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THE CHARITABLE AID BILL., Issue 7956, 11 July 1889
THE CHARITABLE AID BILL.
The Vprcial Committee appointed by tie City Council to consider the provisions of the proposed Hospitals and Charitable Aid Bill brought up their report, as already published, at last night's meeting of the City Council At the it'd nest of the Mayor, Or Solomon moved the adoption of the report. In bo doing lie said that the result of the Bill, if it became law, would ho to relievo the Government of very large expenditure on outdoor relief, to throw a largo amount of work on the City Corporation and a great expense on ratepayers, to relieve wealthy counties from payments on outdoor relief, to compel small municipalities either to allow their poor to starve or increase their rates, and to make tbe Council and corporate bodies pay 1d,500 per annum to an institution over wbicli they had no control. So far as management was concerned, there did not seem to he any improvement, and it seemed to him that they would have all to lose and nothing to gain. 1 hey would have three Institutions to manage, with increased clerical staff and increased expense, and the result would be of no benefit to the Council or to the ratepayers. The abolition tf the present boards would simply concentrate the law, and would in no sense improve it. No proper represent!tion was provided. County road boards, and boroughs would provide two-thirds of the funds, but city ojunoils would hare the entire management of them. A great loss to the community would be that of the 24i to 20a subsidy—that meant a loss of LSOO per annum to the Benevolent Institution and L3OO to the Hospital, and these deficits would have to be made up by the ratepayers. Under such circumstances private eubsciiplions wou’d be abolished, for people could not be expected to sub-ctibe where they hod no voice in the management in the va7 of electing t ustees. It would be an inj.stice to the people who had raised up the Benevolent Institution—an institution of which they might all ba proud—if the L2O COO worth of property were taken away, and no power of management left them. Ho v could they t xpect people to take on interest in such institutions in future or to contribute voluntarily towards fun a over winch they would havo na control ? After referring to the questi >n of overlapping, which would be far worse with ten organisations distributing outdoor relief within two miles of the Dunedin Post Office, the speaker went on to say ihat tbe municipalities would have to pay mo-e than they did at present. He had prepared the following table to show the difference : - Alloca'ion tf the foregoing churltnb'e old expenditure (shillings and pence omitted) amongst contributing local bodies in the dl strict as par terms of the proposed new Act:—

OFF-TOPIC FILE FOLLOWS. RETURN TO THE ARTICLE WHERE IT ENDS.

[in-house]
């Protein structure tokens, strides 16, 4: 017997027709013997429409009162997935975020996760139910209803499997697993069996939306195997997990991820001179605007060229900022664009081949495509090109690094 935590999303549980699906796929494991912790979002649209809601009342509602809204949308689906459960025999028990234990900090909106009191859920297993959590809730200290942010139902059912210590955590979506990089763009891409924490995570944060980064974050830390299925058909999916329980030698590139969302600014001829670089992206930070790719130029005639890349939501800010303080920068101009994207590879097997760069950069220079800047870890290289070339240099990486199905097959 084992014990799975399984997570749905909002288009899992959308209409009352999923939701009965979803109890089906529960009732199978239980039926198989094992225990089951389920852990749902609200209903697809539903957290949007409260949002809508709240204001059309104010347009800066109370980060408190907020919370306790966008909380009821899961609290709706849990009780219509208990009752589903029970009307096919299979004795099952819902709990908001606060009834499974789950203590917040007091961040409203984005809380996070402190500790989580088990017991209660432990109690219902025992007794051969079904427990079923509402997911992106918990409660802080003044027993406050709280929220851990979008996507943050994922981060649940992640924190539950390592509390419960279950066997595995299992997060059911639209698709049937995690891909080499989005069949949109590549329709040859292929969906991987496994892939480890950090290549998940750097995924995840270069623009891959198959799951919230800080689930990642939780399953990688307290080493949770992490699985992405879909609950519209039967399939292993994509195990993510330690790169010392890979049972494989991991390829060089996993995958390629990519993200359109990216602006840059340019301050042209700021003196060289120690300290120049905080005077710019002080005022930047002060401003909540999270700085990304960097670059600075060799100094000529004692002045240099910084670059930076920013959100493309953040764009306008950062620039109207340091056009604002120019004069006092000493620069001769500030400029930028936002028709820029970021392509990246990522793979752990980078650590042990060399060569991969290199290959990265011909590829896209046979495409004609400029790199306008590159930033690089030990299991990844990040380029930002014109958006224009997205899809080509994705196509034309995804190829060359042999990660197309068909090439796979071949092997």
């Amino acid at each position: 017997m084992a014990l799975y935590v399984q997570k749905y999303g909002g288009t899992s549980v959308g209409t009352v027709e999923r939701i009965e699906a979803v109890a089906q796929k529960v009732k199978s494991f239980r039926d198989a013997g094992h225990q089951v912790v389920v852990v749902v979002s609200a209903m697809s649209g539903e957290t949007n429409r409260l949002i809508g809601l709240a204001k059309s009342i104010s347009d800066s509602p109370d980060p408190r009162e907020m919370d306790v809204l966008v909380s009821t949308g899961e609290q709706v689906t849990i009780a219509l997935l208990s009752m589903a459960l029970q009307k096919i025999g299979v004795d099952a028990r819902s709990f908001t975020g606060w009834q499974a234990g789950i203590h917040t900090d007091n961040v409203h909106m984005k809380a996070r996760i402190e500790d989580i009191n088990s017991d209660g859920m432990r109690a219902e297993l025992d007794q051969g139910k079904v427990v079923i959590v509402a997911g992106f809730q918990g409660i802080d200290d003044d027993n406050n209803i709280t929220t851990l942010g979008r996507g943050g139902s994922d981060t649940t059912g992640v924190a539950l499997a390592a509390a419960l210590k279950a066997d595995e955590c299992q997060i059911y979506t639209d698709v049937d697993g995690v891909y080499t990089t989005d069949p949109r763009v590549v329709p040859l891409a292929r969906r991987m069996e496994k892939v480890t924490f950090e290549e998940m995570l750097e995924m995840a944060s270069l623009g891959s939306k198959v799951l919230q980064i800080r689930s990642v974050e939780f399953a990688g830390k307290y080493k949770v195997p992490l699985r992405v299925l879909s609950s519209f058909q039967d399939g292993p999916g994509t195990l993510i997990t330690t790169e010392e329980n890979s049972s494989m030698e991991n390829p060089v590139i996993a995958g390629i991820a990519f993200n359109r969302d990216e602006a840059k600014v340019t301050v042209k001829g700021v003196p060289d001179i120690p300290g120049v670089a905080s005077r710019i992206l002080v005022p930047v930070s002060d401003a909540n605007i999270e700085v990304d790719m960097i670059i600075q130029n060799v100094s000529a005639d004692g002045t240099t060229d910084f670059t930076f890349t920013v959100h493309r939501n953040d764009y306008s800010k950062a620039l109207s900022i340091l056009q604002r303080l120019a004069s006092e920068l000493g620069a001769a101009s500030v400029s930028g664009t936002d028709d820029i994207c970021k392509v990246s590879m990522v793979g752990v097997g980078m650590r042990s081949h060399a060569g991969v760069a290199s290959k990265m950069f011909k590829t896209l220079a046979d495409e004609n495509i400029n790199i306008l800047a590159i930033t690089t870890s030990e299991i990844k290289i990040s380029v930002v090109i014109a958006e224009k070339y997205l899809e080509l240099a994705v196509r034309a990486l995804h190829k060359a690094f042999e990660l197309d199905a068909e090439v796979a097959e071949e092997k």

Those increased amounts were all to be accounted for by the Government rnbsidy being swept away. The Council would have t> take up one of three positions : they would have to dispense outdoor relief on the same scale as the Benevolent Institution, which would cost 1,2,000 more than at present. Or, if they liked to spend LB4 a year more than at present —making L 1,842 instead of LI, 758-they would pay L 492 towards the suppo’t of children in the Industrial School, L3OO to the Benevolent, LSO to the Kefuge, and LI,OOO in outdoor relit f. The ro-u't of that would bo to cut down outdoor relief by two third-". In other words. Persons njw getting 3 i per we'k from theßenevolo* t Institution would bo cut down to Is, ar.d would consequently be driven into the Benevolent li.ati'iuion. The other alternative was to jrovidj for tho existing institutions and give nothing for outd ior relief. I y that they wi.u’d save, LfllO per annum, but wou'd ciu-e such misery and incur such rosponsbili-y that he thought they would not bo disp-sed to do it. When the matter was previously d scussed, remarks were mad? wish which he disagreed He hoped they would never tee a worktronsa here, for he thought that the deserving poor would prefer ceatb by slow starvation to going into one. The mayor had said that seventy-one persons were employed in the hospital, but they were not all paid officials. In Dr Ifulme’s time the staff ensisted of twenty-nine persona, with salaries amounting to L 233 a month; now there were thirty-three on the staff, with salaries amounting to only L 172 a month, which showed a saving of L 62 a month. Dr Macgregor'a report to Parliament showed the cost of hospitals to be as follows :